Dunbar’s article provides a quick trip through major historical transitions in the structure of human social networks. He addresses continuity and change in network structure between traditional small-scale human societies, on the one hand, and modern urbanized societies on the other. He argues that while the total size of co-resident populations (i.e. towns, cities) has grown, the number of close relationships maintained by each individual has remained roughly the same. At the same time, modern networks are less transitive1 than traditional networks, as long-distance communication allows us to maintain geographically dispersed social ties, despite high rates of residential mobility between regions.
Fieldwork with traditional human groups–in my case, the Tsimane’ of lowland Amazonia–supports Dunbar’s characterization of traditional networks in terms of nested hierarchies of interconnected clusters of individuals, increasing in breadth (i.e. number of individuals) but decreasing in strength (or intensity) as one moves up in scale. Dunbar emphasizes the relative constancy across societies of the size of clusters at each scale, which he argues reflects the binding constraint of species-typical cognitive abilities. I would also advocate that, to the extent that we build social relationships because they accomplish something valuable, the structure and scale of networks should also be patterned according to socioecological variation in the benefits and costs of relationships of different types and intensities.
We know that socioecology is useful in understanding the scale of residential communities. Tsimane’ settlements in the early 20th century, for instance, tended to be smaller and more geographically dispersed than in the present day. The more recent introduction of novel public goods–schools, soccer fields, and religious missions–has driven geographically denser, more nucleated settlement patterns. Those villages with the greatest contact with the outside Spanish-speaking world have grown to 300-500 individuals, whereas more remote villages have remained smaller, usually with fewer than 100 individuals. Against this background of variation, the mean size of present-day Tsimane’ villages is 126 individuals (± 97 SD), which remains roughly consistent with Dunbar’s hypothesized natural community size.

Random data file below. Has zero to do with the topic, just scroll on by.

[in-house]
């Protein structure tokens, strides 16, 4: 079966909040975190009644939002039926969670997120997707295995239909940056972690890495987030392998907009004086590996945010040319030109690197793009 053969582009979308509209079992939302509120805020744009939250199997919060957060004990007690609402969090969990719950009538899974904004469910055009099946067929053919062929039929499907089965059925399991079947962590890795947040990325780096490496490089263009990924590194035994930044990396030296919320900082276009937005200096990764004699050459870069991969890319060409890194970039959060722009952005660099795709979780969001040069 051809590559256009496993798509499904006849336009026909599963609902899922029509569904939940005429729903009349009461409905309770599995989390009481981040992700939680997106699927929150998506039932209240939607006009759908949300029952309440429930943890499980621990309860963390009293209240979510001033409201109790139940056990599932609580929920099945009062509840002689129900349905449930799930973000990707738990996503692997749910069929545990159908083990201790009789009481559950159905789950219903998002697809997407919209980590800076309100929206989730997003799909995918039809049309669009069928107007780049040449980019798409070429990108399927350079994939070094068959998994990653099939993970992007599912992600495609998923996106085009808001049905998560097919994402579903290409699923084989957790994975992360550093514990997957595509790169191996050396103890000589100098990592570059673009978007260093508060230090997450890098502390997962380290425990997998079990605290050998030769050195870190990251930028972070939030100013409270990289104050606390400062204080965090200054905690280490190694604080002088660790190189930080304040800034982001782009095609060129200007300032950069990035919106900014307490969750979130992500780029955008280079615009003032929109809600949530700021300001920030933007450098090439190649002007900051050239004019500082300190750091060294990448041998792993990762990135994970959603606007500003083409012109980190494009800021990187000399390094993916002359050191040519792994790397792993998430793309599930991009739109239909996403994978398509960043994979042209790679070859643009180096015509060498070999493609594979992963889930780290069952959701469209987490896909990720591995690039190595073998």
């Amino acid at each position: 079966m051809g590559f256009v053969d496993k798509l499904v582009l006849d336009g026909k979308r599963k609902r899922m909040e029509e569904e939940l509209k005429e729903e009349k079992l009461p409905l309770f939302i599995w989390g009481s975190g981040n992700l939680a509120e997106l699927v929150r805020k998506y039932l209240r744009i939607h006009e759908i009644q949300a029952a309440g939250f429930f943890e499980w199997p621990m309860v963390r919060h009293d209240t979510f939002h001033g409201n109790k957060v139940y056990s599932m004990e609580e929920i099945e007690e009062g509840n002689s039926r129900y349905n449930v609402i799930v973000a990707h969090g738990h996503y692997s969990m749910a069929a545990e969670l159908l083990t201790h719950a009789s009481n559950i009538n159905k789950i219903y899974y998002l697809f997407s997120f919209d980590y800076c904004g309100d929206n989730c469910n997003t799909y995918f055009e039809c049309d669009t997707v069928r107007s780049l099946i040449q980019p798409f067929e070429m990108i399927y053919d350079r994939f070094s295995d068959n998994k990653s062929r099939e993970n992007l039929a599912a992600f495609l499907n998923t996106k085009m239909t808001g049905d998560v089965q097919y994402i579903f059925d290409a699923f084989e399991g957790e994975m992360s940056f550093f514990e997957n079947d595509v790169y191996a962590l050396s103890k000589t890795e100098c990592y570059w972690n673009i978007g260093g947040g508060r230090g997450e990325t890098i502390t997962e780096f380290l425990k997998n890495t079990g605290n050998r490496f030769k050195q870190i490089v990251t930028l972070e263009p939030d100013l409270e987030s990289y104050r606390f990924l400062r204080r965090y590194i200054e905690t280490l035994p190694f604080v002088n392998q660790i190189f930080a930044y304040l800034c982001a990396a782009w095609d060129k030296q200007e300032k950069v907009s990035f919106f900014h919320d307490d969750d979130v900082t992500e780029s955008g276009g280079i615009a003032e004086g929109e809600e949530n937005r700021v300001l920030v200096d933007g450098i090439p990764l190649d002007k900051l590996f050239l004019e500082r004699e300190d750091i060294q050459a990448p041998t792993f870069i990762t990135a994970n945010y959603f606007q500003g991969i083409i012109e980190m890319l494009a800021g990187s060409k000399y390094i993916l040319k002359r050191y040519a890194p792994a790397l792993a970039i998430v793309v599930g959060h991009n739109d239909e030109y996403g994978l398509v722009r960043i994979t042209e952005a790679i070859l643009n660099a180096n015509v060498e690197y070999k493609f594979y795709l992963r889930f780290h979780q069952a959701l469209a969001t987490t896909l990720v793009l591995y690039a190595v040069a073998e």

We also know that the nature and volume of traffic on networks in traditional settings vary as a function of the benefits and costs of interaction. Among foragers and horticulturalists that smooth risk through food sharing, for example, foods with higher variance in return rates, such as hunted game, tend to be shared across significantly broader networks than low variance items, such as fruit or cultivated produce (Gurven 2004). Likewise, individuals in groups facing high levels of uncorrelated risk in production tend to share food more widely than those for whom production is more predictable (Kaplan & Gurven 2004). The negative effect of geographic distance on the intensity of sharing indicates that the strength of ties is also sensitive to transaction costs. The cost-benefit logic of endogenous network formation is in fact nicely articulated by Dunbar and colleagues in Sutcliffe et al. (2012; see also Jackson 2008).
By Dunbar’s account, the breadth of social networks in modern industrialized societies remains roughly the same as those in traditional societies, despite an increase in the size of settlements, making us strangers to most of our neighbors. Mobility has broken down the transitivity of our networks, which he suggests undermines cooperation, norm enforcement, and civic engagement. There are other noteworthy aspects of modern institutional settings that are likely to shape the structure and content of networks. With monetary currency and developed markets, the exchange of goods no longer requires the establishment of trust in long-term social relationships. Contracts can be formalized and enforced by courts. States monitor and sanction violations of social norms that are coded into law. The control structure of firms and organizations prod us to work hard and work together. Storage, savings accounts, and market-based insurance have reduced our dependence on close friends and family to carry us through crises. These modern institutions and markets may substitute for much of what traditional social relationships are meant to accomplish, transforming, if not the size of our networks, at least the flow of goods across them (Bowles & Gintis 2002, Seabright 2010).